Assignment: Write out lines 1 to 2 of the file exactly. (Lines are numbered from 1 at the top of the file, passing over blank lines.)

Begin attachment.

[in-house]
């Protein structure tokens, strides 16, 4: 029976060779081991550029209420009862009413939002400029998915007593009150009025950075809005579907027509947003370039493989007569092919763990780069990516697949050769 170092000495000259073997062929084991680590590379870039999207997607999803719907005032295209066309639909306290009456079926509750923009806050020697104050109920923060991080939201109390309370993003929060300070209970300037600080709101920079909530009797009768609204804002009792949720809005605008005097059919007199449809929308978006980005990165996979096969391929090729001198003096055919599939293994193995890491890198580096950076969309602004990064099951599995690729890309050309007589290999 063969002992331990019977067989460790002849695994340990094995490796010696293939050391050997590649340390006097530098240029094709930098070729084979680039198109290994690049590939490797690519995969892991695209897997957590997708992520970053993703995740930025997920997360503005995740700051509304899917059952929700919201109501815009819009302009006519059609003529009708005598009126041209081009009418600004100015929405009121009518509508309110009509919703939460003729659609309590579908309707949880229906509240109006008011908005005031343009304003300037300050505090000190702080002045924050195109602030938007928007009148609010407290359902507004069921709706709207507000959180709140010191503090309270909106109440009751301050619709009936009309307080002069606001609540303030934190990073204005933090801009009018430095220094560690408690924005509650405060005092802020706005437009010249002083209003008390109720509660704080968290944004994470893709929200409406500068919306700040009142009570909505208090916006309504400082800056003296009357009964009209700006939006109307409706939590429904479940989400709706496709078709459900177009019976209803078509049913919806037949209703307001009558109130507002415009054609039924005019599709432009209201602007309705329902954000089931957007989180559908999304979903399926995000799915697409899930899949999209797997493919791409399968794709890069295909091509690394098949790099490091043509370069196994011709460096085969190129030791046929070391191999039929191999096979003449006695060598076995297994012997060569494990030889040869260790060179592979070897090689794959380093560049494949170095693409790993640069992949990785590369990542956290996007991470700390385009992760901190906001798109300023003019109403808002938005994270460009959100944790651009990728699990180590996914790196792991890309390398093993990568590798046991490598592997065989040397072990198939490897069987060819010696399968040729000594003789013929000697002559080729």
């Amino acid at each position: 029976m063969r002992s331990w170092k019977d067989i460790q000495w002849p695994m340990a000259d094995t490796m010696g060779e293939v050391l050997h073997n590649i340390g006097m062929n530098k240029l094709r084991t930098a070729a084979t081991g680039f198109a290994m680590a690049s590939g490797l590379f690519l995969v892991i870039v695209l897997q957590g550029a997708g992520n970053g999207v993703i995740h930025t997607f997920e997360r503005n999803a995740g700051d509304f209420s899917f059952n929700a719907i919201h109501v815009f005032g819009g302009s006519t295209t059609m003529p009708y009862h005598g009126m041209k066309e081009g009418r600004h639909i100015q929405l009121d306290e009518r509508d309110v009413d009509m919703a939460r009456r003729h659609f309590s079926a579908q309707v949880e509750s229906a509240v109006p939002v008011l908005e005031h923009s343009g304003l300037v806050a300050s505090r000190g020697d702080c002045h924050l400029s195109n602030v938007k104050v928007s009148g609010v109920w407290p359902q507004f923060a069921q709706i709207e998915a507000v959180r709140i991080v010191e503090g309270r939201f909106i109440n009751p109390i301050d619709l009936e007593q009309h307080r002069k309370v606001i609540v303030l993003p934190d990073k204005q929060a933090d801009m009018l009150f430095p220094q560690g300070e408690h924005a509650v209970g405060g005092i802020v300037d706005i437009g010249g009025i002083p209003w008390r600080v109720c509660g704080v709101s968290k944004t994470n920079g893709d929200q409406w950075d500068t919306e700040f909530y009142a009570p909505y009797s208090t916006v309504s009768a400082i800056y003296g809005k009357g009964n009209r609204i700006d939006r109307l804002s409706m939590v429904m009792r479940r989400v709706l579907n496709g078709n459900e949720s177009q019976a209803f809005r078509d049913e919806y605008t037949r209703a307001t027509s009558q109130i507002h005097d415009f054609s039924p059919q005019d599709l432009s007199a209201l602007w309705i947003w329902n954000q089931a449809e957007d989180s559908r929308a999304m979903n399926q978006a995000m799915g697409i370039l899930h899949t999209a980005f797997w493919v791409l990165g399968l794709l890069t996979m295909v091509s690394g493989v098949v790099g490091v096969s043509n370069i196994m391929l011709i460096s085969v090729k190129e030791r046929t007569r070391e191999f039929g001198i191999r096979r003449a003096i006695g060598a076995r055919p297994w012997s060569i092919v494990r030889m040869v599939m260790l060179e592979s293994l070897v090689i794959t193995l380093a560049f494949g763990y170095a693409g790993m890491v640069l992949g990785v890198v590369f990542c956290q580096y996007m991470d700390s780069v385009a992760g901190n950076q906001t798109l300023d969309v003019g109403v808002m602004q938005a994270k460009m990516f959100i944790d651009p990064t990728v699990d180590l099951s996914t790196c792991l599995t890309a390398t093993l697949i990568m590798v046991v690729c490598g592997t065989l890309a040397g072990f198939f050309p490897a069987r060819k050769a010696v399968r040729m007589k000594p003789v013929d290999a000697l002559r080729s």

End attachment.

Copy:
[in-house]
């Protein structure tokens, strides 16, 4: 029976060779081991550029209420009862009413939002400029998915007593009150009025950075809005579907027509947003370039493989007569092919763990780069990516697949050769 170092000495000259073997062929084991680590590379870039999207997607999803719907005032295209066309639909306290009456079926509750923009806050020697104050109920923060991080939201109390309370993003929060300070209970300037600080709101920079909530009797009768609204804002009792949720809005605008005097059919007199449809929308978006980005990165996979096969391929090729001198003096055919599939293994193995890491890198580096950076969309602004990064099951599995690729890309050309007589290999 063969002992331990019977067989460790002849695994340990094995490796010696293939050391050997590649340390006097530098240029094709930098070729084979680039198109290994690049590939490797690519995969892991695209897997957590997708992520970053993703995740930025997920997360503005995740700051509304899917059952929700919201109501815009819009302009006519059609003529009708005598009126041209081009009418600004100015929405009121009518509508309110009509919703939460003729659609309590579908309707949880229906509240109006008011908005005031343009304003300037300050505090000190702080002045924050195109602030938007928007009148609010407290359902507004069921709706709207507000959180709140010191503090309270909106109440009751301050619709009936009309307080002069606001609540303030934190990073204005933090801009009018430095220094560690408690924005509650405060005092802020706005437009010249002083209003008390109720509660704080968290944004994470893709929200409406500068919306700040009142009570909505208090916006309504400082800056003296009357009964009209700006939006109307409706939590429904479940989400709706496709078709459900177009019976209803078509049913919806037949209703307001009558109130507002415009054609039924005019599709432009209201602007309705329902954000089931957007989180559908999304979903399926995000799915697409899930899949999209797997493919791409399968794709890069295909091509690394098949790099490091043509370069196994011709460096085969190129030791046929070391191999039929191999096979003449006695060598076995297994012997060569494990030889040869260790060179592979070897090689794959380093560049494949170095693409790993640069992949990785590369990542956290996007991470700390385009992760901190906001798109300023003019109403808002938005994270460009959100944790651009990728699990180590996914790196792991890309390398093993990568590798046991490598592997065989040397072990198939490897069987060819010696399968040729000594003789013929000697002559080729």